Baltimore to pay 200 young parents $1,000 a month as part of guaranteed income pilot program

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Baltimore is set to give 200 young parents a cash payment of $1,000 per month over two years as part of a guaranteed income pilot program, Mayor Brandon M. Scott (D) announced Wednesday.

Applications will open online at 6 a.m. on May 2 for the Baltimore Young Families Success Fund pilot program, which will be funded by a mix of $4.8 million of the city’s federal American Rescue Plan Act funds and philanthropic donations. The application period ends at 11:59 p.m. on May 9.

The unconditional cash payment is meant to supplement earnings and, by providing young families with a baseline income, help them afford childcare and cover unexpected medical bills, as well as find employment, according to a news release.

In order to be eligible for the cash payments, applicants must be Baltimore City residents between the ages of 18 -24 years old at the time of the application deadline, and either be biological or adoptive parents, or guardians. Applicants will also need to have full or partial caretaking responsibilities, the city said, and have income at or below 300% of the federal poverty level based on their household size.

Applicants who meet those eligibility requirements will be placed into a randomized lottery to select 200 participants. The applicants will be divided into four groups:

  • 70 people will be part of a “storytelling cohort” and will share their experiences as part of the program. That storytelling group will receive the $1,000 monthly payment for 24 months.
  • 130 people will receive the monthly payments and also be part of a research study including surveys and interviews. That study will be funded by the Robert Wood Johnson Foundation and will be conducted by the research firm Abt Associates, as well as a joint team from Center for Guaranteed Income Research and the Johns Hopkins Bloomberg School of Public Health.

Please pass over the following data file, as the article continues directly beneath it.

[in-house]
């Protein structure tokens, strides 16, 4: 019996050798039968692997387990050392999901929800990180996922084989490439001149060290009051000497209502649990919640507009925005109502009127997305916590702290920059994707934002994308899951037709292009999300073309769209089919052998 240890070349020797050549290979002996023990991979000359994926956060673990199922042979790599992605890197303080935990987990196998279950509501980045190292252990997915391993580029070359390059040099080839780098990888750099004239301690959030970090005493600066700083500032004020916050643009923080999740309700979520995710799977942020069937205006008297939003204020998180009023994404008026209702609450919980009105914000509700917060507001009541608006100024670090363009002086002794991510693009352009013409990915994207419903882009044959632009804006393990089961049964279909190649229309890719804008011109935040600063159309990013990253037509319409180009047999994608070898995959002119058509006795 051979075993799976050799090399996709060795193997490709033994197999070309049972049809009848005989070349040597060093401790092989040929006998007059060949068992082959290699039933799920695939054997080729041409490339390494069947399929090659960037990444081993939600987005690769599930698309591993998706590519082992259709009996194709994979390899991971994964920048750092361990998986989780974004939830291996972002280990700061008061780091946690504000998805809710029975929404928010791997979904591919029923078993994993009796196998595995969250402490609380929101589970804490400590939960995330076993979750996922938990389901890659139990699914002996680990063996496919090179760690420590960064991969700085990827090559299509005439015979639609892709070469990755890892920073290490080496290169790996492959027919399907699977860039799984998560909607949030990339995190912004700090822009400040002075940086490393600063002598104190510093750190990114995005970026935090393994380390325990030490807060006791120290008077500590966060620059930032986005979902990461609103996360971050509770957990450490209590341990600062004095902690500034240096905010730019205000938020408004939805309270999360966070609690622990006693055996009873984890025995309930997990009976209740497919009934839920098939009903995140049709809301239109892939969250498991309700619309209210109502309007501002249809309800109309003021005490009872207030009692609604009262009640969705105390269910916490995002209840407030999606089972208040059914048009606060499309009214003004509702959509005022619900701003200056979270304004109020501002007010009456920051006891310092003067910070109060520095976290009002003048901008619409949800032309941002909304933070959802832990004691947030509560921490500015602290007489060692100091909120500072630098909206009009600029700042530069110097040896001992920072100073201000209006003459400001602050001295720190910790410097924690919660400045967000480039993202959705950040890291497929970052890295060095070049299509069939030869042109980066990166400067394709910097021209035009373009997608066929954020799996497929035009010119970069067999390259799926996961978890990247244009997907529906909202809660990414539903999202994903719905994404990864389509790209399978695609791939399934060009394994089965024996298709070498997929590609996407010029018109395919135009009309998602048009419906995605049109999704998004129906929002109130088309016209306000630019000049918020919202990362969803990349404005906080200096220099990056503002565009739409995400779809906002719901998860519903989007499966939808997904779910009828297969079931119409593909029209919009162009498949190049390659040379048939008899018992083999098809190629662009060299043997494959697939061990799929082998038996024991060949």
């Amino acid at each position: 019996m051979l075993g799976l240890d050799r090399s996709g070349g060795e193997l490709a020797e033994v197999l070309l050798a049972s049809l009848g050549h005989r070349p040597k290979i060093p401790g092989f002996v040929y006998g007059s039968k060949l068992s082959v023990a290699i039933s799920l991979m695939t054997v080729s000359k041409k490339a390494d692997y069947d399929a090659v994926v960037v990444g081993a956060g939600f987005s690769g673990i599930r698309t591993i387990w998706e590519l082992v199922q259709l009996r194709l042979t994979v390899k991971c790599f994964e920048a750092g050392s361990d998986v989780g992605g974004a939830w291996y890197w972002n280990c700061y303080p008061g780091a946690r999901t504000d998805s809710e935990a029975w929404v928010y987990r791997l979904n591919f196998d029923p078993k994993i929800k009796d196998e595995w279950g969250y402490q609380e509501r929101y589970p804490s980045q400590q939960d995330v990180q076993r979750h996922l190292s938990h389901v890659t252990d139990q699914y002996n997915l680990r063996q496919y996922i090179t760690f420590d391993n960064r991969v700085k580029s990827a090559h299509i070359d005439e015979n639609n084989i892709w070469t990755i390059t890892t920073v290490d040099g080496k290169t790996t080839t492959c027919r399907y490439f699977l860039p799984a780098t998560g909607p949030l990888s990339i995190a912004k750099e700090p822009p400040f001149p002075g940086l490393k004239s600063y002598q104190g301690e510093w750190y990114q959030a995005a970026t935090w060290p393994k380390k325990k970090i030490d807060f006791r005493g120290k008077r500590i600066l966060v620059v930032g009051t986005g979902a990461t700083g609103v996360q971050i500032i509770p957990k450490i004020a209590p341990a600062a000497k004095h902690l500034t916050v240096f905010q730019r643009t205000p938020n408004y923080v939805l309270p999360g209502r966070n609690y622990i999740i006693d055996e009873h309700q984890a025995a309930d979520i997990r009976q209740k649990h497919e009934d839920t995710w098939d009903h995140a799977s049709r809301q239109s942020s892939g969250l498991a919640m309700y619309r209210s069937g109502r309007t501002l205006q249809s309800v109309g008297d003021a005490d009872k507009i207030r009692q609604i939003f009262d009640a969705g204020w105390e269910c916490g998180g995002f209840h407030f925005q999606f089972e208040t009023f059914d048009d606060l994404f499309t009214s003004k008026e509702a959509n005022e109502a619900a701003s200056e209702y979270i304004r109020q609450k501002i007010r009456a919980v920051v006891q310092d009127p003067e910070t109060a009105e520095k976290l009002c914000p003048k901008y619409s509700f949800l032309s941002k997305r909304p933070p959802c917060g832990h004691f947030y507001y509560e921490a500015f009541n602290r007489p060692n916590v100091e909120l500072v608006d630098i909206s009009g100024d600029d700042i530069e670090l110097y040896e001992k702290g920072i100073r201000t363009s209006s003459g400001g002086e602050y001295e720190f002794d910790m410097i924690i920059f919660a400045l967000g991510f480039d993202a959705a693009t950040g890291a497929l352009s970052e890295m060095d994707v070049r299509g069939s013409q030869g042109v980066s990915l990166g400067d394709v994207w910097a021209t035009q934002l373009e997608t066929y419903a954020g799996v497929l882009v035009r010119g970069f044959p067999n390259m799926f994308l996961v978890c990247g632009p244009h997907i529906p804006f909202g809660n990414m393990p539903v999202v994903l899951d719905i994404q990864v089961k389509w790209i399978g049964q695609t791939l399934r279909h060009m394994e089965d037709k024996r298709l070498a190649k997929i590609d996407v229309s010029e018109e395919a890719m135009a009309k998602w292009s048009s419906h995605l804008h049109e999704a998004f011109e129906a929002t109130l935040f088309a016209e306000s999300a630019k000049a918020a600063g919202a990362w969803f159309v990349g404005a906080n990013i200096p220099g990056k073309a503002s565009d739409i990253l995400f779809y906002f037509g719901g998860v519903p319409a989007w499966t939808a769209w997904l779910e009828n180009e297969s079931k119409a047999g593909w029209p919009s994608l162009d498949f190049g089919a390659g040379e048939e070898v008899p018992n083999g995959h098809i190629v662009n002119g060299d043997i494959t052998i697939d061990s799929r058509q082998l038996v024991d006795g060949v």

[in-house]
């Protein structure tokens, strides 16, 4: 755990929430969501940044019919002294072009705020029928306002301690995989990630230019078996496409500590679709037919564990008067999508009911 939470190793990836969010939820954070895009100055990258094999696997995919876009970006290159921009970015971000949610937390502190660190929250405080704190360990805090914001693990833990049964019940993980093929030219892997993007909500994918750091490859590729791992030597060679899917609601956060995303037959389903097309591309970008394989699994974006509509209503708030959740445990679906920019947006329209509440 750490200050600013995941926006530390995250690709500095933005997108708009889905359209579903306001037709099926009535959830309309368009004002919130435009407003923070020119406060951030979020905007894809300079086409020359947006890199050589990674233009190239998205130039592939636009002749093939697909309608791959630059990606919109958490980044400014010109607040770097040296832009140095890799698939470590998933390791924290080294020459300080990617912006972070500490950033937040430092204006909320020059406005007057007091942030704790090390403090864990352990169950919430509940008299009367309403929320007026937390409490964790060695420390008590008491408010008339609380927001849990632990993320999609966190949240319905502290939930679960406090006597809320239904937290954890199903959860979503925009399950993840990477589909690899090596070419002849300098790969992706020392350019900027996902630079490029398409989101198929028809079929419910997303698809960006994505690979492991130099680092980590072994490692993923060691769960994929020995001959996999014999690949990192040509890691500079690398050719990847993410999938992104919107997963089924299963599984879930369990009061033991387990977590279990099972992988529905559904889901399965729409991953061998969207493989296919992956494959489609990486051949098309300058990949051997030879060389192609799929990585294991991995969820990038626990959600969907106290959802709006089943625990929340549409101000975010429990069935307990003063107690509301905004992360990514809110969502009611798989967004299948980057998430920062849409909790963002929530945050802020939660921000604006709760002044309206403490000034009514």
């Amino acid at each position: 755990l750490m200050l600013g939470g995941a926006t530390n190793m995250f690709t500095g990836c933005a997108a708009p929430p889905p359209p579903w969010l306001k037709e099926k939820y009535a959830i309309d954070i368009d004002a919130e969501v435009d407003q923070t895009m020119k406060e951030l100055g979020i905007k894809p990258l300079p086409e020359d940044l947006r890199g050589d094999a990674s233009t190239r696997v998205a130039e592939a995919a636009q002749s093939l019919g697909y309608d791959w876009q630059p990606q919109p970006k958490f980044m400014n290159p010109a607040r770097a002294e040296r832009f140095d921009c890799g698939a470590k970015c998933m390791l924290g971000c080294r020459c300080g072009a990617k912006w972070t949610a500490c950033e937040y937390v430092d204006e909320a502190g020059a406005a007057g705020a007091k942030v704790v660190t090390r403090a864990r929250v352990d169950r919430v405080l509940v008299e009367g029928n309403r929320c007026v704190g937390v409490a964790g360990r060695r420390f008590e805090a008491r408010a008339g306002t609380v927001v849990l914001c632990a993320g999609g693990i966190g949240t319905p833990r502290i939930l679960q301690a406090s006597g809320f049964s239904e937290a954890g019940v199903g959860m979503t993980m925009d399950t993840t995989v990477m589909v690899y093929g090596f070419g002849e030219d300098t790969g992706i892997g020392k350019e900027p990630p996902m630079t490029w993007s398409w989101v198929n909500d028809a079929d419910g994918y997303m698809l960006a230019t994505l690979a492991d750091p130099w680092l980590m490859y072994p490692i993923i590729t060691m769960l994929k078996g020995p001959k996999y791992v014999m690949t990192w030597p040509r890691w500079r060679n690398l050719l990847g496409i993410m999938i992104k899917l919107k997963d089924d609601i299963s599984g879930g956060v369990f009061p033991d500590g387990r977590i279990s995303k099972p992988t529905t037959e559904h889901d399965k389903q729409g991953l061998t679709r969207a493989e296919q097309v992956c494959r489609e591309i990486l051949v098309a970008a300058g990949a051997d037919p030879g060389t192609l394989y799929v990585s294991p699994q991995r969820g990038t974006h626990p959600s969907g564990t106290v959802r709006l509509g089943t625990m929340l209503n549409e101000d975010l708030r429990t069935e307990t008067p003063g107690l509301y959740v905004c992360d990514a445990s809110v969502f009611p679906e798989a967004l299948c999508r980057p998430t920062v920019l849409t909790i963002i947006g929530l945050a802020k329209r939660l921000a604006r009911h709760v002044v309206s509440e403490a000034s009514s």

• Another 156 applicants will be part of a “control group” for the study, and won’t receive monthly payments but “will be eligible for incentives for participation in the research activities,” according to the release.
  • The remainder of applicants won’t be included in the program.

At a Wednesday press conference, Scott said the pilot program will allow young parents to “bounce back from COVID and get their lives and their children’s lives back on track.”

Scott noted the success of a similar program in California, the Stockton Economic Empowerment Demonstration (SEED). The Stockton program gave $500 per month to 125 city residents for two years, and an analysis of that program found that the payments “enabled residents to find full-time employment.”

“Recipients of guaranteed income were healthier, showing less depression and anxiety and enhanced well-being,” an analysis of the Stockton program reads.

The Baltimore Young Families Success Fund program was designed over the past year by a steering committee led by Center for Urban Families Founder, President and CEO Joe Jones Jr., and Danielle Torain, the director of the Open Society Institute-Baltimore.

“Baltimore’s predominantly Black and Latino working-class communities — already suffering from decades of institutional disinvestment — were among the hardest hit by the COVID pandemic and its economic fallout,” Torain said in a statement. “Guaranteed Income is a powerful people-centered way to address both the historic disinvestment and the more recent impact of COVID.”

The city has partnered with the CASH Campaign of Maryland to administer the program, according to the news release, as well as Mayors for a Guaranteed Income, a coalition of mayors that advocate for similar programs.

“Baltimore joins other cities nationwide to show how providing a Guaranteed Income provides resilience, promotes self-determination, and preserves dignity for very low-income families,” CASH Campaign of Maryland co-founder and CEO Robin McKinney said in a statement. “Results from other cities have shown that the recipients are healthier, happier, and better able to find full-time employment because their money worries have been largely eliminated.”

Private donors helping the fund the pilot program include CareFirst BlueCross BlueShield, the Annie E. Casey Foundation, the Abell Foundation, the France-Merrick Foundation, and the Zanvyl and Isabelle Krieger Fund.

Baltimore isn’t the first Maryland jurisdiction to undertake a guaranteed income pilot program. The Montgomery County Council voted unanimously in December to approve a $2 million special appropriation for the county’s own program, which will provide 300 households with $800 per month for 24 months and was modeled after the Stockton program.

“Guaranteed Income Programs are showing up in cities and counties across the U.S.” said Councilmember William O. Jawando (D) said at the time. “The belief that people have the ability to make the best choices to improve their economic position has shown to be true in case after case.”

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